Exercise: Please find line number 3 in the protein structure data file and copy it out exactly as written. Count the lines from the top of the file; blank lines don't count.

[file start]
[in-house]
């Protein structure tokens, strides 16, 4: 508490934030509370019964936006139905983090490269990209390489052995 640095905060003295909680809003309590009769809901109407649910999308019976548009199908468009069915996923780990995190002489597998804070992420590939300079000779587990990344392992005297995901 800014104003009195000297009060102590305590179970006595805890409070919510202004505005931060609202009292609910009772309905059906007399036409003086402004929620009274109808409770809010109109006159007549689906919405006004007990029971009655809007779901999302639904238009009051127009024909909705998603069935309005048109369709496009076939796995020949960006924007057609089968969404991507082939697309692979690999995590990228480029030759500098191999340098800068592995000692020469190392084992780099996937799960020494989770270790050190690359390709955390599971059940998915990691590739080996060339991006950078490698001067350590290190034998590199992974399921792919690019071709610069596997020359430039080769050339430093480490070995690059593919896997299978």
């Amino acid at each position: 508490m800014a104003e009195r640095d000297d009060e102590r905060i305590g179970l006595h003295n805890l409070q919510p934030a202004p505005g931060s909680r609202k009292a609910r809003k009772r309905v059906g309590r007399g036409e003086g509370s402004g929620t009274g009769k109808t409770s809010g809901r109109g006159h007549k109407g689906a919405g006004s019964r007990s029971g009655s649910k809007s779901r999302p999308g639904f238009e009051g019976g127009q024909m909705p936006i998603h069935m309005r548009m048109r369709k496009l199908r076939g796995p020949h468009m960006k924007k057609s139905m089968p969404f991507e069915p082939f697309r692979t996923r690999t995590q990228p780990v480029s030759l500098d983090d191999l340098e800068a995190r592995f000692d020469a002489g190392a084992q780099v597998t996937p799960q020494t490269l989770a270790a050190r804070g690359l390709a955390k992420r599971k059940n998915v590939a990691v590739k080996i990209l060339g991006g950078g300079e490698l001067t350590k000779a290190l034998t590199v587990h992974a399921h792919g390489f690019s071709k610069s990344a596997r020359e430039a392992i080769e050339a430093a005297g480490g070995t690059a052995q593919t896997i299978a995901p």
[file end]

């Amino acid at each position: 508490m800014a104003e009195r640095d000297d009060e102590r905060i305590g179970l006595h003295n805890l409070q919510p934030a202004p505005g931060s909680r609202k009292a609910r809003k009772r309905v059906g309590r007399g036409e003086g509370s402004g929620t009274g009769k109808t409770s809010g809901r109109g006159h007549k109407g689906a919405g006004s019964r007990s029971g009655s649910k809007s779901r999302p999308g639904f238009e009051g019976g127009q024909m909705p936006i998603h069935m309005r548009m048109r369709k496009l199908r076939g796995p020949h468009m960006k924007k057609s139905m089968p969404f991507e069915p082939f697309r692979t996923r690999t995590q990228p780990v480029s030759l500098d983090d191999l340098e800068a995190r592995f000692d020469a002489g190392a084992q780099v597998t996937p799960q020494t490269l989770a270790a050190r804070g690359l390709a955390k992420r599971k059940n998915v590939a990691v590739k080996i990209l060339g991006g950078g300079e490698l001067t350590k000779a290190l034998t590199v587990h992974a399921h792919g390489f690019s071709k610069s990344a596997r020359e430039a392992i080769e050339a430093a005297g480490g070995t690059a052995q593919t896997i299978a995901p």